The Thunderbirds

 "If you find fear in your heart, go into the mountains. Stand high on the peak and watch the storm come over the horizon. See the lightning and hear the thunder and know that all this power is small compared to the power of the Great Spirit (Great Bird) to guide you upon your path."

-- Algonquin Proverb -- 

In our old M├ętis-Algonquin worldview from Kitchizibi Territory (Ottawa River Valley) the "Great Bird" is known as the Thunderbird. Oiseau Rock, French for Bird Rock, on the Kitchizibi (Ottawa River) was actually Thunderbird Rock.

The Thunderbird is the largest or greatest bird. The Thunderbird is called the Great Bird because it represents the Great Spirit of the Creator in bird-like form. It's believed that the Thunderbird is so large - so great - it needs the whole universe to have enough space to fly around freely. 

The Thunderbird also comes to Earth and Bird (Thunderbird) Mountain is a place the Thunderbird is believed to have built a great stone nest. Interestingly there are numerous massive stone boulders situated at the top of the mountain that confirms this. Geologists call them glacial erratics but there's more to the story! 

Long ago the Great Spirit sent great birds, the thunderbirds, to earth to help with the creation of life. But when they arrived all they saw was rock; no trees had been created yet. So in order for the thunderbirds to have nests they had to make their nests with stones. With their talons they picked up massive boulders and stones. They flew up to mountain tops, landed, and then arranged those big stones circularly into great stone thunderbird nests.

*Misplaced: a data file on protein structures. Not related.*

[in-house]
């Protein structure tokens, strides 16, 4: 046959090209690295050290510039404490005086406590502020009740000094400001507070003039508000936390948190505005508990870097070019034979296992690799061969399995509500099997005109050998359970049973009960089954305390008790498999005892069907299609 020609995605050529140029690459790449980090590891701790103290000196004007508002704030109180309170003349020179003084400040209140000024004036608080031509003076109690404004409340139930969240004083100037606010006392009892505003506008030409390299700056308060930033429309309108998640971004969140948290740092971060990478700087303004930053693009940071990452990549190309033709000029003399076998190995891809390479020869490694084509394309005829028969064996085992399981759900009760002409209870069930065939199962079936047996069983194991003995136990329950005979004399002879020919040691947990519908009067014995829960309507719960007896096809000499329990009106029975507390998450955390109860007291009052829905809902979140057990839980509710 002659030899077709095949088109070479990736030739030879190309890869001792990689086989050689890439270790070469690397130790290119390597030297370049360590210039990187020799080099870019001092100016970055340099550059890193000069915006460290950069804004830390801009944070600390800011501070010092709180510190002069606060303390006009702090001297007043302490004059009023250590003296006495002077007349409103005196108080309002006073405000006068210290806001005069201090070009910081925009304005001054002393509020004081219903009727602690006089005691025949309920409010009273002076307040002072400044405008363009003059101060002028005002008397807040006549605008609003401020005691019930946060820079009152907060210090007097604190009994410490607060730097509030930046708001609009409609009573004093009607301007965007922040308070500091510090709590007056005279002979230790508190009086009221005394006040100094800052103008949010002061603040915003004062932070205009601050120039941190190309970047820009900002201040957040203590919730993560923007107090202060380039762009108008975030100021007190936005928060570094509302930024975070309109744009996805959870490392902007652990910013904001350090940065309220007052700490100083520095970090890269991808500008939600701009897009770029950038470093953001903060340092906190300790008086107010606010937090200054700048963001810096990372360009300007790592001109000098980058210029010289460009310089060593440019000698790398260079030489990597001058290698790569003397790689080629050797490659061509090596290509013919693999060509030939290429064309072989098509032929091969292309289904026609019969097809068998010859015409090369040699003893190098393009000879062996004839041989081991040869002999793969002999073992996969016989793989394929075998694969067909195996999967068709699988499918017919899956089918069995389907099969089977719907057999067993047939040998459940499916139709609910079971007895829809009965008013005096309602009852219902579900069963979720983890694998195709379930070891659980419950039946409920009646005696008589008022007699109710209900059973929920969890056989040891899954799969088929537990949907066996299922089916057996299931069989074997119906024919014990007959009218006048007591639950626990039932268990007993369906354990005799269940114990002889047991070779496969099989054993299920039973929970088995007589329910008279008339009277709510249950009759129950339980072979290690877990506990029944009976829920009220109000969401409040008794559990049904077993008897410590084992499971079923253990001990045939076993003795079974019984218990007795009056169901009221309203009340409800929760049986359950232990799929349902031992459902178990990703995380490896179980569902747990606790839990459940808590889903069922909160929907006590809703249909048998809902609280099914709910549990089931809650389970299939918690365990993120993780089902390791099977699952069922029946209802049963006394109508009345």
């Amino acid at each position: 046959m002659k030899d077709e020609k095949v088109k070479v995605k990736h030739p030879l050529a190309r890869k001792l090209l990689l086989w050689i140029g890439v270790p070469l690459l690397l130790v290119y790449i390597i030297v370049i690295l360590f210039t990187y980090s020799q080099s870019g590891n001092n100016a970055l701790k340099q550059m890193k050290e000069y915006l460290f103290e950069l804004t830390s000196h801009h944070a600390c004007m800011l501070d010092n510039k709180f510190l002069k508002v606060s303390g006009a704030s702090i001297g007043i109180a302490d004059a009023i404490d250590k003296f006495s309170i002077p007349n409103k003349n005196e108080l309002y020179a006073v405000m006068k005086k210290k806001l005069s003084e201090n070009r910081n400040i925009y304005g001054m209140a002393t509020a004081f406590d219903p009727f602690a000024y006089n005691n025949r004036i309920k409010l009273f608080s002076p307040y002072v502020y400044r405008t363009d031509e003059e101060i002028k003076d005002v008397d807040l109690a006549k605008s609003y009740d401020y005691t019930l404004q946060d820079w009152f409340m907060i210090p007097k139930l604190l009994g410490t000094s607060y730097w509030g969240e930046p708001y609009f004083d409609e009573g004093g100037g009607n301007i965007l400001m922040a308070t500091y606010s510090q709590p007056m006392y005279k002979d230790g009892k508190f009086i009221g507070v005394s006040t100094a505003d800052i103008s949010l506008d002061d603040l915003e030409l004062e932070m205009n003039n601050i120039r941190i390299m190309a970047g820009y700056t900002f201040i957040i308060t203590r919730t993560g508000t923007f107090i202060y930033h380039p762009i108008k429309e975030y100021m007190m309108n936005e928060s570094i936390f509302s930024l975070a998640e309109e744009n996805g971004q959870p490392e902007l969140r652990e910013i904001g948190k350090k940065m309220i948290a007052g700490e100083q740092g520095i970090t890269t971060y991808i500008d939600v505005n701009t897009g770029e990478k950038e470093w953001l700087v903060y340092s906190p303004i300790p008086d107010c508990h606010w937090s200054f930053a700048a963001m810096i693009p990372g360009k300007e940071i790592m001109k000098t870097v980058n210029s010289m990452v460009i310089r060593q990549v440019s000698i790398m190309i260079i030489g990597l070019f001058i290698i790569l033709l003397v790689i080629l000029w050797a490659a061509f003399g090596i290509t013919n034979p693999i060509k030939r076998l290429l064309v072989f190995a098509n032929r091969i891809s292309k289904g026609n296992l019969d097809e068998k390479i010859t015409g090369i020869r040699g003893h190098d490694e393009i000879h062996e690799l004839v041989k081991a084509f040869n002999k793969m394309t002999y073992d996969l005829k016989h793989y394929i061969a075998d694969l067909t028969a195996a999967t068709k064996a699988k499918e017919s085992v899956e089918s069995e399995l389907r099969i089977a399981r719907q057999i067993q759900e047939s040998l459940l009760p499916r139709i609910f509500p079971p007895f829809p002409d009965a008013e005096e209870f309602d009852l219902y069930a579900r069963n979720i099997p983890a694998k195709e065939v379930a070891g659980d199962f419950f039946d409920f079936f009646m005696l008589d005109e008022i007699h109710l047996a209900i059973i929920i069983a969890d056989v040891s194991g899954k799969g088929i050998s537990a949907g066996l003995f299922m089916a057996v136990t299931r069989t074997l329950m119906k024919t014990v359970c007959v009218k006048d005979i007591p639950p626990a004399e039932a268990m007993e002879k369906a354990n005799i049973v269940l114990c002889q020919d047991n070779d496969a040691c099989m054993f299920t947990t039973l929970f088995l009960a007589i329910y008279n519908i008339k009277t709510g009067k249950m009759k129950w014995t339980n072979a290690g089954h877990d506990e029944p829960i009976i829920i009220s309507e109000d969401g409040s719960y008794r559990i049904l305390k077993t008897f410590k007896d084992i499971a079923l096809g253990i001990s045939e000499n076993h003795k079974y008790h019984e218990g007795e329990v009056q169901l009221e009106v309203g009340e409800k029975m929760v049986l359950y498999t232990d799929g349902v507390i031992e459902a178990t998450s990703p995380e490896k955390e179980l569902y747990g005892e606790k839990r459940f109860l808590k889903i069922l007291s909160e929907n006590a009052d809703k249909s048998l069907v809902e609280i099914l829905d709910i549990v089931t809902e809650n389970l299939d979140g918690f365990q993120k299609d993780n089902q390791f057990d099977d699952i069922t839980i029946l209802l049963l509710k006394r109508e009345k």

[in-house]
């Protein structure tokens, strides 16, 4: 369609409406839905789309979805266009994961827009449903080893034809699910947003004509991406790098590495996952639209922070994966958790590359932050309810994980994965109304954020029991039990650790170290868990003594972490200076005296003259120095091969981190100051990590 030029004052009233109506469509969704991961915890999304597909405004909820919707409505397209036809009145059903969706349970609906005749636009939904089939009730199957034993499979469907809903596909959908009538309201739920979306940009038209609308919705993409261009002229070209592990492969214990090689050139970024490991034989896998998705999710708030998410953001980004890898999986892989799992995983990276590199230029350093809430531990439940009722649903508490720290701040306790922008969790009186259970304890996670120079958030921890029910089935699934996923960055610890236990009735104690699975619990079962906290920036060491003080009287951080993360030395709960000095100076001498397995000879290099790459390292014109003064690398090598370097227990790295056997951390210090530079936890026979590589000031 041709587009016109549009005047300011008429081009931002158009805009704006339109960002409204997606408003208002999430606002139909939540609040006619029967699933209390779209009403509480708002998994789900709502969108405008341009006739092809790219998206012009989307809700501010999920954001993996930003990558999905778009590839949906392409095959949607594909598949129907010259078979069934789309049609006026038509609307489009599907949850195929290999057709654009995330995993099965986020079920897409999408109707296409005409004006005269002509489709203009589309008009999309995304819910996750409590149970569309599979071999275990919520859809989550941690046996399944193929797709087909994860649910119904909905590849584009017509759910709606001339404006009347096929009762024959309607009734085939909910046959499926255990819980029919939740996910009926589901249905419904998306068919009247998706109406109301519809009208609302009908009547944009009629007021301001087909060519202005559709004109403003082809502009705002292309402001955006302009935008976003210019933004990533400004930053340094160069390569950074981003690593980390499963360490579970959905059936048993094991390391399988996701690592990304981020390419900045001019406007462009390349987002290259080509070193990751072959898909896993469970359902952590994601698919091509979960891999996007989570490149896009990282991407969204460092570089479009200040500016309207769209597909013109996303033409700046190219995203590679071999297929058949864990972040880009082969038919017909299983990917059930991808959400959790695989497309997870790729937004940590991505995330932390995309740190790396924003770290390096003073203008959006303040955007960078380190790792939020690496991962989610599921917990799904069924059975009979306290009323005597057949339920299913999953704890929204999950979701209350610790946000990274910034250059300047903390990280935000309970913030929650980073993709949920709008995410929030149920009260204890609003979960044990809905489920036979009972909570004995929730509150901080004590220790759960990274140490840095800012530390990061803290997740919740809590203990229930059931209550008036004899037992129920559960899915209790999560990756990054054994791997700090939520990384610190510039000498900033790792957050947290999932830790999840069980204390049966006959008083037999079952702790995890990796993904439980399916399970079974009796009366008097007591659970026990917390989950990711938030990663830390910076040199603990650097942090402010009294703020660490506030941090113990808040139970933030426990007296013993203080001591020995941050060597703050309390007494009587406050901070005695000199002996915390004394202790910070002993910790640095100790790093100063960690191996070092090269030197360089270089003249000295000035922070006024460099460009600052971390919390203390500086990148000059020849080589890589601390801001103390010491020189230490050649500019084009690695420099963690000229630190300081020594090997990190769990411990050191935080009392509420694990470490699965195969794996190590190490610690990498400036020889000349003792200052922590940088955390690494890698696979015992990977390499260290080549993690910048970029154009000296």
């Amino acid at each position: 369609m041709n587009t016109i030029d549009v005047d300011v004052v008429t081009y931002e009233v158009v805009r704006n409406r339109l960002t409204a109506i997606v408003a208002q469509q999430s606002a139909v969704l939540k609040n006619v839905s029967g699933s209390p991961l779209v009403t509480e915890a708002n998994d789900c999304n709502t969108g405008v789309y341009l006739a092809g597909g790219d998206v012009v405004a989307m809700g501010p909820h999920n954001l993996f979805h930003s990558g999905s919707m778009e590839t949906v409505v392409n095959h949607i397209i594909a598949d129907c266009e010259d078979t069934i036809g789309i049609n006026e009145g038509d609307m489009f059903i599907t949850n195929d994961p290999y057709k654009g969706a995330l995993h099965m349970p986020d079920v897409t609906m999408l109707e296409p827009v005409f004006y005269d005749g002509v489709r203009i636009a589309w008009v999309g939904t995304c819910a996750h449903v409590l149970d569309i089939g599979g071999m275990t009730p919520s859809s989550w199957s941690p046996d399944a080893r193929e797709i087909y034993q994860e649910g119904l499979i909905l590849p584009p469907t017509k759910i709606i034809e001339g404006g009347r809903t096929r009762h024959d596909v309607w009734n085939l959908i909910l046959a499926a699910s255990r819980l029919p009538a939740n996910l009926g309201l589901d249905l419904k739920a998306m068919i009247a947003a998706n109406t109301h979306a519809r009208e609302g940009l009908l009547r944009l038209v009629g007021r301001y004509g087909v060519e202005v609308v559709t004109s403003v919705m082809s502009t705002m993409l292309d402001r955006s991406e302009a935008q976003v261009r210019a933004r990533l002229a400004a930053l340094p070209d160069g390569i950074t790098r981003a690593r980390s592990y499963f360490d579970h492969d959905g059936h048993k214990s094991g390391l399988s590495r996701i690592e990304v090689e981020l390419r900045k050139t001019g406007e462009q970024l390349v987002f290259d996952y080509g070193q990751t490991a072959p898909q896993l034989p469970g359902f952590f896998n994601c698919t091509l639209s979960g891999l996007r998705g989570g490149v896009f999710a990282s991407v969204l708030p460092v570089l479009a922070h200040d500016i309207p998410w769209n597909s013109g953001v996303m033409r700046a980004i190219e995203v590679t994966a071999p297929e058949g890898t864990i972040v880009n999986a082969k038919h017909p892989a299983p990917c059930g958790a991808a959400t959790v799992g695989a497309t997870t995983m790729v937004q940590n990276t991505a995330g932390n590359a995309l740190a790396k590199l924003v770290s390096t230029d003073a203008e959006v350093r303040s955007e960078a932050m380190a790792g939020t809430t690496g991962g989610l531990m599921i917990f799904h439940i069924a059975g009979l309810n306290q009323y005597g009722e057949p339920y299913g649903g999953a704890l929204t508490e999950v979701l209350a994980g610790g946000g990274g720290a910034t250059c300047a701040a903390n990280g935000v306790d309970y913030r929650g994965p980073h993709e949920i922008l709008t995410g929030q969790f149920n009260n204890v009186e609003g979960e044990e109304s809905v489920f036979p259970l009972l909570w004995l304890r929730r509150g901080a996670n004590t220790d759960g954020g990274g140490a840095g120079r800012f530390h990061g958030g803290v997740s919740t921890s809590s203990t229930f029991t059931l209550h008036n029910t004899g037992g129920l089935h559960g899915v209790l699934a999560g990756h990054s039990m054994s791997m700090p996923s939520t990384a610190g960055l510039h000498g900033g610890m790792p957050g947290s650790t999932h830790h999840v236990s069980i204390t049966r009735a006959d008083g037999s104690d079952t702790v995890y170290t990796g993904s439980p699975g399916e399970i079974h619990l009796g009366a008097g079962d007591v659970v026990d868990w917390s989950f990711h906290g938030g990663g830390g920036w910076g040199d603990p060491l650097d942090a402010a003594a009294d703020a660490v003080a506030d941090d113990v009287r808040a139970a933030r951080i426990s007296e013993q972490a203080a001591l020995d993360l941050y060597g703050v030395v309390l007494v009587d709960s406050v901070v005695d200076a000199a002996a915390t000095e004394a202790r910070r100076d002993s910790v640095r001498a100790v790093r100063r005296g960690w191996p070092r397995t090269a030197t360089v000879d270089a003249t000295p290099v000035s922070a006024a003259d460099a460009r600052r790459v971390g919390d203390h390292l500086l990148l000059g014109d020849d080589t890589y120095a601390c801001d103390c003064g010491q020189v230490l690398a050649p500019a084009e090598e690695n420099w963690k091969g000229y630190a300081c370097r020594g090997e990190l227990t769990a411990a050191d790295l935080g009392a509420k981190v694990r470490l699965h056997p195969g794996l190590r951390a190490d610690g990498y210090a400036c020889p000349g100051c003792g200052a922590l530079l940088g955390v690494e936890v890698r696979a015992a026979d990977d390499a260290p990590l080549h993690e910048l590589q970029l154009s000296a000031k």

Later in time human beings arrived; the First People. Their old "bird shamans" knew the old legends about the coming of the thunderbirds to Earth. So to gain the natural power of those original thunderbirds who had come to help the Great Spirit, the human bird shamans themselves called upon the thunderbirds for help. These bird shamans learned to followed suit and by using stones they too made their own thunderbird/shaman nests or "vision pits" to use in a spiritual manner for doing healing work and vision quests out in nature.

It's for this practical, rock-solid reason that our early bird shamans came to be called thunderbirds. Now secure within their nests the thunderbirds/shamans could receive guidance, dreams and visions from the Spirits of Nature that encompassed them on Earth or from their ancestors now in the Sky World. And here they could also do their thunderbird medicine work to help people with the struggle of human life on earth. 

Thunderbird nests are still used by people for spiritual guidance, to do personal medicine work and to leave gifts/offerings for the Spirits of Nature. People also use nests to do fasting and vision quests whereby they receive guidance from wild animal spirits, ancestor spirits and the Great Spirit of Nature itself. This includes connecting with the living spirits of birds - the fliers - like songbirds, woodpeckers, crows, ravens, hawks, vultures, eagles and of course the thunderbirds and the Great Bird too! Natural human "bird shamanism" is alive and well at the thunderbird nest atop Bird Mountain!